Pretoria’s government refuses to pump additional money into financially heavily shaken national carrier South African Airways. However, without a massive new cash injection, the 86-year-old airline will be unable to continue operating. Now COVID-19 appears to be the final nail in SAA’s coffin.
The public funds needed to stave off the Covid-19 pandemic leave little cash for supporting other ailing industrial sectors, including ill-managed airlines, Public Enterprises Minister, Pravin Gordhan stated in a reaction to the carrier’s financial woes. Harsh words that shocked both management and employees who had desperately hoped that the Pretoria politicians would find a way to rescue the airline at the last minute. Obviously, these expectations have now dissolved into thin air.
Airline without staff
Star Alliance member SAA has long been a case requiring root-and-branch restructuring. However, all attempts to reduce costs and bring the carrier back on its feet failed. The airline last made a profit in 2011. Over the past three years it has received US$1.08 billion (ZAR 20 billion) in bailouts and relied on state-guaranteed debt agreements to keep afloat but was nevertheless forced to apply for bankruptcy protection last December to avoid being grounded.
Due to the lack of funds in its coffers and the denial of further state aid, the management came up with plans to lay off the entire workforce beginning end of April. Since administrators lowered their thumbs on a successful resurrection of the airline, this will now affect 4,700 staff that have been offered severance deals as of 1 May. The proposed compensation will be one-week pay for each year of service but depends on the successful sale of assets such as real estate, slots at London Heathrow Airport, and several facilities, a document reveals. However, it remains to be seen whether the revenues generated by this will suffice to cover the targeted compensation measures, since the claims of the creditors must be satisfied first and foremost.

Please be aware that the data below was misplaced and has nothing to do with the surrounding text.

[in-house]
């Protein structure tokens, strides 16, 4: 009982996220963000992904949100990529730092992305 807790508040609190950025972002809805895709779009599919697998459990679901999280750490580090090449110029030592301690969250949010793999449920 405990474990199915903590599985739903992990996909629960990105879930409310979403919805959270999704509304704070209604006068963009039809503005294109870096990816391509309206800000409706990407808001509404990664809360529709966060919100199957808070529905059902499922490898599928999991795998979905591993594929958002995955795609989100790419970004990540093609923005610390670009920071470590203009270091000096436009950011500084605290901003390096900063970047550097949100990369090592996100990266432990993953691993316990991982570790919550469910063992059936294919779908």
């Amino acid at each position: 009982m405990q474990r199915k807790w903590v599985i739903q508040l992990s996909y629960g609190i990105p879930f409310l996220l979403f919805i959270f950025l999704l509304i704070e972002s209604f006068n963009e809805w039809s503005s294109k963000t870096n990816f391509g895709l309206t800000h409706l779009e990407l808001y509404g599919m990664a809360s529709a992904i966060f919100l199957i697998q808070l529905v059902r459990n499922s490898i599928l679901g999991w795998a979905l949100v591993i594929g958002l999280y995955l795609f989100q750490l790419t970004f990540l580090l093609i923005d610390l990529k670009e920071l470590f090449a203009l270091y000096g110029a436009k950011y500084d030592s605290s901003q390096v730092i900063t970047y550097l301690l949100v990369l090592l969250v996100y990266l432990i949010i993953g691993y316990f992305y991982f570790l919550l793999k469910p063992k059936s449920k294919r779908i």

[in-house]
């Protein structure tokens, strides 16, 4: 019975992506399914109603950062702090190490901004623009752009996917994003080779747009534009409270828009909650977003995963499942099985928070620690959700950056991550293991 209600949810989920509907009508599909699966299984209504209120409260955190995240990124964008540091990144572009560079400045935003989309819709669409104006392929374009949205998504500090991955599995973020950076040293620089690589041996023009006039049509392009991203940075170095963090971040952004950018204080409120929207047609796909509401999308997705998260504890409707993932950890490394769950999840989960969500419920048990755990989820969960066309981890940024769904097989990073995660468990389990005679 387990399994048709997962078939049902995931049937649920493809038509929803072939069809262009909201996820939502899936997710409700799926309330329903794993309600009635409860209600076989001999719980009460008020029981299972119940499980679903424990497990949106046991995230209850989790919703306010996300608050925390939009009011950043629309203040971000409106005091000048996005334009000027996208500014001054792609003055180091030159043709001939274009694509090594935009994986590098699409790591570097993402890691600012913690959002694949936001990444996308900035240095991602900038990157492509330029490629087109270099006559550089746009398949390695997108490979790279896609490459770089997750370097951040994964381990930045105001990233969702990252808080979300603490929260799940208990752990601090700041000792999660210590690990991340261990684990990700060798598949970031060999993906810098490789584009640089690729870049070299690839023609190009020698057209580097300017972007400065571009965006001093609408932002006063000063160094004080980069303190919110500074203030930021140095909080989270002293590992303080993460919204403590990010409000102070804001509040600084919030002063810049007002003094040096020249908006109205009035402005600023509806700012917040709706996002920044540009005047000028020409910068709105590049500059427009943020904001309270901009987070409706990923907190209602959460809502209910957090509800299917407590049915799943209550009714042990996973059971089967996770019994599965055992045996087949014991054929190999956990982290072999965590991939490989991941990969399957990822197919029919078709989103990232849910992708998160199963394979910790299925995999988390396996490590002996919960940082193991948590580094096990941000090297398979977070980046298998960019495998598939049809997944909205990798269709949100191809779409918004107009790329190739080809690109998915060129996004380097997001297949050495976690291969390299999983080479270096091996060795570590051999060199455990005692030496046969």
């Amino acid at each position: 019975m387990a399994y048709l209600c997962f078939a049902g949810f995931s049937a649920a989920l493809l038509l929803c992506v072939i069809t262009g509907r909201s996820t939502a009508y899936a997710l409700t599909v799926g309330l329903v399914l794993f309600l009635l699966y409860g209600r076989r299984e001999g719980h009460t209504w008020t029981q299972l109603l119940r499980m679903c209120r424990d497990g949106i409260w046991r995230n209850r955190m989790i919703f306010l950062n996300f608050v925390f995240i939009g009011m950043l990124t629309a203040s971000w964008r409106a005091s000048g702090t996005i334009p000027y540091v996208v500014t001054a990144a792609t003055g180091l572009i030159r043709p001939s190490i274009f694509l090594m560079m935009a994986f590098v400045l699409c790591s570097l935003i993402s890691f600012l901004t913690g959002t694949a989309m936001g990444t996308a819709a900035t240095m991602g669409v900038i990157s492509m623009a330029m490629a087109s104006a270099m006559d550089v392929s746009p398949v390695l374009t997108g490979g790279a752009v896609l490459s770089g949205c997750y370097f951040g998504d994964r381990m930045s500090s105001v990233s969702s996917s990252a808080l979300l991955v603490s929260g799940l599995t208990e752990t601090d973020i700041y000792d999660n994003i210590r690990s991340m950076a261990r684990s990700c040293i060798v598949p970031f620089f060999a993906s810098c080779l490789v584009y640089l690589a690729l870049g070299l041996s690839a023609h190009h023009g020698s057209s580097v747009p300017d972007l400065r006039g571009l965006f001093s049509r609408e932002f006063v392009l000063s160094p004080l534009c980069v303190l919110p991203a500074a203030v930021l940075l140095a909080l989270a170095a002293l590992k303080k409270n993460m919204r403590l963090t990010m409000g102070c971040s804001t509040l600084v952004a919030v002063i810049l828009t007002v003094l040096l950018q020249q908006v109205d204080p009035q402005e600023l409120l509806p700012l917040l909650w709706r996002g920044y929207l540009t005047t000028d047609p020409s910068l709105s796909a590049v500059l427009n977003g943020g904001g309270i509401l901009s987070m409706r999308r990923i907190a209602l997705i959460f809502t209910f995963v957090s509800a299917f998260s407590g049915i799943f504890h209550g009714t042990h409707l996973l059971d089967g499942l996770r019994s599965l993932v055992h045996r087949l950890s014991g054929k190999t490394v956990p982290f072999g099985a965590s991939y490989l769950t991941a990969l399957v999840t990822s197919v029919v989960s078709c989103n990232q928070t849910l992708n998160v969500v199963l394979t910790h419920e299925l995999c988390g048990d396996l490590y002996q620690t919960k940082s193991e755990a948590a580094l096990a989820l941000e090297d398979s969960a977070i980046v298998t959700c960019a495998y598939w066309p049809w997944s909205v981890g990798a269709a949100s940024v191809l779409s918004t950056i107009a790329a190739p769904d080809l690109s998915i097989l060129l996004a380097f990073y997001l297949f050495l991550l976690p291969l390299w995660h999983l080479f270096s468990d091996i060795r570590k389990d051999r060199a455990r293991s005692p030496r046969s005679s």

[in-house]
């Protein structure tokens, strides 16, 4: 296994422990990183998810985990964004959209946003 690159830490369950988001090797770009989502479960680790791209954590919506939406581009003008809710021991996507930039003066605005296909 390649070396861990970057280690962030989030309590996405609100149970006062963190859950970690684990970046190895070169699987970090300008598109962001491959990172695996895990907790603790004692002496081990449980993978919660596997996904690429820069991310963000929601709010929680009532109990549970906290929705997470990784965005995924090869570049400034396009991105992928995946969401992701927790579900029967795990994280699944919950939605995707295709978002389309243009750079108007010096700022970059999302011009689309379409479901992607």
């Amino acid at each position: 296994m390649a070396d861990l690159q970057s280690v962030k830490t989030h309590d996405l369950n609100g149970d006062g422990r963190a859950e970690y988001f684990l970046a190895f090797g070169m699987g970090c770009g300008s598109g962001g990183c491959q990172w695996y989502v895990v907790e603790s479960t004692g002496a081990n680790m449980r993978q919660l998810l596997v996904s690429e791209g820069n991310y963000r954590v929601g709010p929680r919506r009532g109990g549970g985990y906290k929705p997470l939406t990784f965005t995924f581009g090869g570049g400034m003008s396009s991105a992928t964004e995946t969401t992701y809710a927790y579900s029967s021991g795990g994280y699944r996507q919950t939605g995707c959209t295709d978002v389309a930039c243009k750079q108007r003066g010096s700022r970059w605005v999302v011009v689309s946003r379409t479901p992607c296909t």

Zuma = corruption and mismanagement
In a joint statement, the South African Cabin Crew Association and the National Union of Metalworkers opposed the compensations offered, demanding a business-rescue plan instead. In their note, they claim that SAA can be saved although not in its current form.
During the past decade, the airline had become a revolving door for leading managers with almost a dozen CEOs being hired and fired, torpedoing any long-term restructuring strategies.
Particularly during the 9-year Zuma reign that ended in 2018, the airline was hit by several corruption scandals from which, combined with mismanagement, it has not recovered.
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